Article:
Jamie T’s second album in two years is a punk, rap, pop and hardcore tour de force
Iron & Wine : Our Endless Numbered Days
Poetic, backwood blues...
Iron & Wine's debut, 'The Creek Drank The Cradle', was unencumbered by anything more complicated than Beam's voice, his broodily thrummed acoustic guitar and a few curling sheaves of banjo. Much of it sounded like a roughly-hewn museum piece that could easily have been recorded 70 years
ago. In Iron & Wine World, the sun was always
just about to drop behind the mountain across
the valley, the first beer of the day still had tiny chunks of ice floating in it and the only sound audible above the crickets was Beam's guitar
and voice floating like hickory smoke on the
warm evening breeze.
But that was then. This time around, Beam is less like some dungaree-wearing, O Brother, Where Art Thou? throwback, and more like the natural - and, frankly, wonderful - successor to the Elliott Smith and Nick Drake school of perfectly beautiful songwriting. Though the flashes of banjo and porch-friendly harmonies remain, there's now room for occasional drums, a little bass, other voices that whisper their support. You can hear it in the soft hum that envelopes 'Cinder And Smoke', in the powerfully stark 'Fever Dream', and in his sister Sara's frozen sigh of a voice as she lifts the lover's lament 'Naked As We Came' from its gentle base into a place of almost unearthly tenderness. You can only hope Beam's future is a little brighter than that of his predecessors.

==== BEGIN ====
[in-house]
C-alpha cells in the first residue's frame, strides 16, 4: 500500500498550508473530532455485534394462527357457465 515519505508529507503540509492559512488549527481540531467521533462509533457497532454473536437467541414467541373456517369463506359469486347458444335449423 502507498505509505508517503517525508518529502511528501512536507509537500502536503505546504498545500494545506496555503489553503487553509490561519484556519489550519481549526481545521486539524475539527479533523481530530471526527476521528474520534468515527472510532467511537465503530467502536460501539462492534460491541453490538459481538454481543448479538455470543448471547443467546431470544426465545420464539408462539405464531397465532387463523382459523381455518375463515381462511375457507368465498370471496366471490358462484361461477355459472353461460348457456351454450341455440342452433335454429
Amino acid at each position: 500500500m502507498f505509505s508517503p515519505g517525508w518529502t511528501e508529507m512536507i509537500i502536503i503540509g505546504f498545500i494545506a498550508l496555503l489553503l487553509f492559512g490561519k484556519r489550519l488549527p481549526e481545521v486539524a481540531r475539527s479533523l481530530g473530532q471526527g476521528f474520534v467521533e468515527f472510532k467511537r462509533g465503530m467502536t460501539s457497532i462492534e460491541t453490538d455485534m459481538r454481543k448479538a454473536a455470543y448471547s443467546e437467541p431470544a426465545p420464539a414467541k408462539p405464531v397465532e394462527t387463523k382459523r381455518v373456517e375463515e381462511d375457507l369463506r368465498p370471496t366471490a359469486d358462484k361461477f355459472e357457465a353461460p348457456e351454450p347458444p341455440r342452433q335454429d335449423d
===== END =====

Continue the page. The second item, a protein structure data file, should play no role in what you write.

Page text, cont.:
Iron & Wine isn't an easy place - death and sorrow are never far from the surface - but Beam knows that there's nothing more healing or more uplifting than giving vent to your dreams and fears and letting them all glide away on a breath of wind. Real or imagined.
Character studies and ready melodies abound in the latest record by the Oxford quartet
A battle-like record where fear and dread rule
Another gripping Pedro Almodóvar mystery, full of vibrant visuals and emotional revelations
The Californian succeeds, once again, in exposing the ugliness of mankind. It’ll get under your skin